Nearly one third of the miners on a synthetic form of cannabis

New research has revealed that a synthetic form of cannabis is being consumed and has shown up in one in ten West Australian mine workers’ urine samples. The state's ChemCentre provides forensic testing for police and the State Coroner. They have been given the contract on an increasing basis by private companies in mining regions to test their workers for the substance, known as Kronic.

According to ChemCentre spokeswoman Sarah Lau, of the 90 urine samples tested, 10 per cent returned a positive result while other batches showed up to 30 per cent of workers had consumed the substance. Kronic is one of the latest emerging designer drugs to hit WA. It is manufactured in New Zealand can be sold legally in the state because legislation has not yet registered it as a prohibited substance. “We are working closely with police and the Department (of Mines and Petroleum) looking at the issue of Kronic and whether it should be banned or regulated,” Ms Lau said.

She added, “Kronic is banned in other countries around the world and is a concern to authorities around the world. From the literature we've seen - it is sold as dry herbs which have been sprayed with a synthetic chemical compound. It was originally designed to get the beneficial effects of pain relief without getting high but it was shelved because it was found that similar to Tetrahydrocannabinol (THC) (the active chemical in cannabis), they act on the same receptors to create the same affect. It is more potent than cannabis and you get the same effect.” She noted that ChemCentre was the only facility in the country which could detect the drug and recent anecdotal evidence suggested people were using it in order to get around the on-site screening process utilized by mining companies. Integrity Sampling, one of the country's largest workplace drug testers, recently met police over concerns that the substance could not be detected in blood, urine and saliva testing.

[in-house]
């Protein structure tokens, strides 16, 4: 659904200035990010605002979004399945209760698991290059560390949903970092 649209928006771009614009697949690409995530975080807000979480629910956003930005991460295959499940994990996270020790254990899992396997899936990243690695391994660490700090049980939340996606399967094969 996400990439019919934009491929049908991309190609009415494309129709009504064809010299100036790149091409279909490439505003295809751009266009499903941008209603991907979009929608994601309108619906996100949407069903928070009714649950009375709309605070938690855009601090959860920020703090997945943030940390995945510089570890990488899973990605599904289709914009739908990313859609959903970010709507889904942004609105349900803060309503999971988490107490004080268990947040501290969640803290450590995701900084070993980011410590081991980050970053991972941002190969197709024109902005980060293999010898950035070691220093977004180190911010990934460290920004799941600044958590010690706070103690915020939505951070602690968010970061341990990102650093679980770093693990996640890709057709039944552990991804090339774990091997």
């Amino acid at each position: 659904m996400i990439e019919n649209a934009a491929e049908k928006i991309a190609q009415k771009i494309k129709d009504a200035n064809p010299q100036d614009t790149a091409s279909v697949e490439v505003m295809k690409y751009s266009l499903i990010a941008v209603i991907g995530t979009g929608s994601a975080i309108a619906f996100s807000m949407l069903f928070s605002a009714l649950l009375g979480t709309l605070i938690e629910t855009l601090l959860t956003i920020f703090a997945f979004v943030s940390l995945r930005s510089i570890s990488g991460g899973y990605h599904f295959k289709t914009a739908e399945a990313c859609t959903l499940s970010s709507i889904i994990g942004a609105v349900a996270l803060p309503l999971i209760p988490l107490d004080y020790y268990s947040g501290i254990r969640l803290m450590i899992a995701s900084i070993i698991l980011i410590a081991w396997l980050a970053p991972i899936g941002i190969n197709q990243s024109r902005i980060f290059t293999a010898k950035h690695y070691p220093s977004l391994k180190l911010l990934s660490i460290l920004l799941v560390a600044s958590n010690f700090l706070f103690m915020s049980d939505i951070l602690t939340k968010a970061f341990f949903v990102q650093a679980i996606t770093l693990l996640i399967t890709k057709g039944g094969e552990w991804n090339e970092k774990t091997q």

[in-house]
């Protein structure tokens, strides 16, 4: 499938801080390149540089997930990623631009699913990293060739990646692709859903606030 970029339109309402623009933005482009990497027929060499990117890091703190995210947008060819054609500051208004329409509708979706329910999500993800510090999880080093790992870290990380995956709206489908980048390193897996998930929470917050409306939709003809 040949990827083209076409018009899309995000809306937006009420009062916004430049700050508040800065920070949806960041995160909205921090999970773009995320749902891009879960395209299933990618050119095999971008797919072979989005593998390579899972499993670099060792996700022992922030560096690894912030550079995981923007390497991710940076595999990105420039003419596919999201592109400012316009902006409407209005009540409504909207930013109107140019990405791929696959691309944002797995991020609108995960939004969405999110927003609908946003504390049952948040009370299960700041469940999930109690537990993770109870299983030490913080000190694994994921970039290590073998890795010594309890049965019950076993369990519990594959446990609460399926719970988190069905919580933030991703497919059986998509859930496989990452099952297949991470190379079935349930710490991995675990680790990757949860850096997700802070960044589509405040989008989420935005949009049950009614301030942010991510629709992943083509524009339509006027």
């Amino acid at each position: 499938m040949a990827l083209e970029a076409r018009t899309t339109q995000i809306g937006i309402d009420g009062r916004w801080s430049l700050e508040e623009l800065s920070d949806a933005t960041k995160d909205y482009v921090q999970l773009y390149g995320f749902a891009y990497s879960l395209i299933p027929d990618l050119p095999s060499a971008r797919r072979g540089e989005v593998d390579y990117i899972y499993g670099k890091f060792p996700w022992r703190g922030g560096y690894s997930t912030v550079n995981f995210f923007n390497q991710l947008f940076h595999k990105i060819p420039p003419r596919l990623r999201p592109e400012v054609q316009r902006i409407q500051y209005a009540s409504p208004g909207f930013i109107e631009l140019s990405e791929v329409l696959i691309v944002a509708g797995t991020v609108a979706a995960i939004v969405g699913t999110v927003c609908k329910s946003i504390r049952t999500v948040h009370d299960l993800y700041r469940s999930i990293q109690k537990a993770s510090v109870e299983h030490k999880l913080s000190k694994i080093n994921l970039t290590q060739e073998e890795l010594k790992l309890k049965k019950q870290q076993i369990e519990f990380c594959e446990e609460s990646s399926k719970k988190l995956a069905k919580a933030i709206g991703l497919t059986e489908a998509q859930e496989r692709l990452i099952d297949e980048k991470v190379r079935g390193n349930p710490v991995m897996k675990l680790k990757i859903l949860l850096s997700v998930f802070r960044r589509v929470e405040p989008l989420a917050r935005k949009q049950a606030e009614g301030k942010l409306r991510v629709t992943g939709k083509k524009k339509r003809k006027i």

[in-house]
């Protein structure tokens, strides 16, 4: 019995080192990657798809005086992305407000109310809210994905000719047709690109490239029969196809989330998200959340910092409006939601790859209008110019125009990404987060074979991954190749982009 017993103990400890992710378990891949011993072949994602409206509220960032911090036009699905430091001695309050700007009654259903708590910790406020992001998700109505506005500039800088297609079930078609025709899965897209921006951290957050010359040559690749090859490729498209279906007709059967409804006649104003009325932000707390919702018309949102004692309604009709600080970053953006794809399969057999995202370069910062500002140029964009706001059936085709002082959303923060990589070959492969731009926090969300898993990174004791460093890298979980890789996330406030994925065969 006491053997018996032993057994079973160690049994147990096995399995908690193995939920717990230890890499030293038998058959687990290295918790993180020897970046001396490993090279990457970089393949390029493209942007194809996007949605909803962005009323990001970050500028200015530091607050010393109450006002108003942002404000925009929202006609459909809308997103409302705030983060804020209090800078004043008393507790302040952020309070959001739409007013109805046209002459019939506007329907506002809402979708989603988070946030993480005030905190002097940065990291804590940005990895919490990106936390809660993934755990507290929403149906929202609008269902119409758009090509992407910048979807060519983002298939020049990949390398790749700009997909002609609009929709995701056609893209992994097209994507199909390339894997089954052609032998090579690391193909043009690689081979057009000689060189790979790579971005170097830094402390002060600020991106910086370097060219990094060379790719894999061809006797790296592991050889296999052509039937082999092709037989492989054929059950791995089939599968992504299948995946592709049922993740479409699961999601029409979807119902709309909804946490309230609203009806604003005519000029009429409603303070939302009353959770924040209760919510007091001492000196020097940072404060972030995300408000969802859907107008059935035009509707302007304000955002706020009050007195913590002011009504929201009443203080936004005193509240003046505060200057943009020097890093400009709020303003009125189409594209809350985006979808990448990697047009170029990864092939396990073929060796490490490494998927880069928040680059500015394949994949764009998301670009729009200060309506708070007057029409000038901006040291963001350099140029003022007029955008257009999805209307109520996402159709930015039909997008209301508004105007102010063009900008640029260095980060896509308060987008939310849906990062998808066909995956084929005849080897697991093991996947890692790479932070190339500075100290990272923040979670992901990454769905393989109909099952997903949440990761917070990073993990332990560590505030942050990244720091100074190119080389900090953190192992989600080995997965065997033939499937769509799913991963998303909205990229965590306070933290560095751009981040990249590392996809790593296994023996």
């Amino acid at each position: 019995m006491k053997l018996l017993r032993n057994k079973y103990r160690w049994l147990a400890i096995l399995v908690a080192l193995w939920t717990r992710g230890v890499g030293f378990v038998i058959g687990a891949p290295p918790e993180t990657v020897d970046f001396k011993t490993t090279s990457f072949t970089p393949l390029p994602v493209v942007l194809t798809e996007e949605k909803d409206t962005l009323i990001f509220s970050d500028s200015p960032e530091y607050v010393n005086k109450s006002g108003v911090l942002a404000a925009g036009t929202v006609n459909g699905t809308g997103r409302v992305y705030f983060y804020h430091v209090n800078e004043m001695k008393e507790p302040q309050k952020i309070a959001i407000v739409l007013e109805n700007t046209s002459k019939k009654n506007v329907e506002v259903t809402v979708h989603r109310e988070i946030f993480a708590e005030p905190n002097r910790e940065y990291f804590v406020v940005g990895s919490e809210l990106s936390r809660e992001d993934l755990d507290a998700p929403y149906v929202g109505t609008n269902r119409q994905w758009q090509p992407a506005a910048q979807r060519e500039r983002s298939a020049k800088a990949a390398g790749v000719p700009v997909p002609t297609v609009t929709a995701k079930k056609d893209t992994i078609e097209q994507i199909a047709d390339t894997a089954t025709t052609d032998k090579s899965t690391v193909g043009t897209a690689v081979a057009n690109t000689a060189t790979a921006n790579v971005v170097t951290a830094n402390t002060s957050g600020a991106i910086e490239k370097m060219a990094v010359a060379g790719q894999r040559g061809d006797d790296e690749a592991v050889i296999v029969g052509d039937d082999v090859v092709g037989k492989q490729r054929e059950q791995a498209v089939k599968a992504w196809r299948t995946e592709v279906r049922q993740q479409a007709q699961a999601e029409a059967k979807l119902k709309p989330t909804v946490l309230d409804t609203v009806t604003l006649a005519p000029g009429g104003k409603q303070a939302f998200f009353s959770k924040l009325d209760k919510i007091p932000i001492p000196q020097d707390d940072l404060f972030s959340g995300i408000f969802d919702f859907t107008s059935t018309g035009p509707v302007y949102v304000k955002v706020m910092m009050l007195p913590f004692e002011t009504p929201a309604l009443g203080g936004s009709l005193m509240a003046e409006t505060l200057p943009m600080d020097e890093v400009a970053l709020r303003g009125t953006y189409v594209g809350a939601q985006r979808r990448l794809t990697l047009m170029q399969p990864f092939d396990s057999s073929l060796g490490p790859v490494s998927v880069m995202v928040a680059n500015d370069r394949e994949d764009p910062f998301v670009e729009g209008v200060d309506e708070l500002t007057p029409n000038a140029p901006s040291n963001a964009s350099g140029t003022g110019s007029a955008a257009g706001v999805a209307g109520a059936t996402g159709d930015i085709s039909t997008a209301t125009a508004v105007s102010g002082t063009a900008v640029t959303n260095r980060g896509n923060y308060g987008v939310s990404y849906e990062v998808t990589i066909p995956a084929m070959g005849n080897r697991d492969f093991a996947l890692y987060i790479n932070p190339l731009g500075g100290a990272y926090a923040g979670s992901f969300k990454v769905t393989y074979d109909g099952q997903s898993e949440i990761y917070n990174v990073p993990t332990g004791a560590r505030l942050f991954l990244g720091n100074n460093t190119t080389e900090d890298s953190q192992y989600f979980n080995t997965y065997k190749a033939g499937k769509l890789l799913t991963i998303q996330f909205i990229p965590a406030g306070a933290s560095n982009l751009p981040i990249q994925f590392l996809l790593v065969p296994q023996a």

The short term effects range from loss of co-ordination and memory to hallucinations, paranoia and psychotic episodes she explained and added, “We do not really understand (the) long-term effects. Research in lab testing has been on animals and does not tell us what the long-term effects on humans will be.” “The concern that is out there in scientific literature is that because of the chemical structure it is most likely a carcinogen, which causes cancer, but there is not enough research in the area to be sure,” she concluded.

The State Government has been aware of the substance for more than a month but Mental Health Minister Helen Morton confirmed yesterday that it still had not decided whether to ban it from legal sale. “All the relevant agencies, primarily WA Police, the ChemCentre and the Drug and Alcohol Office are working on this as a priority,” she said. “Briefings will then be provided to the ministers so Government can consider whether it should be banned based on the available evidence.”

Dr. Ananya Mandal

Written by

Dr. Ananya Mandal

Dr. Ananya Mandal is a doctor by profession, lecturer by vocation and a medical writer by passion. She specialized in Clinical Pharmacology after her bachelor's (MBBS). For her, health communication is not just writing complicated reviews for professionals but making medical knowledge understandable and available to the general public as well.

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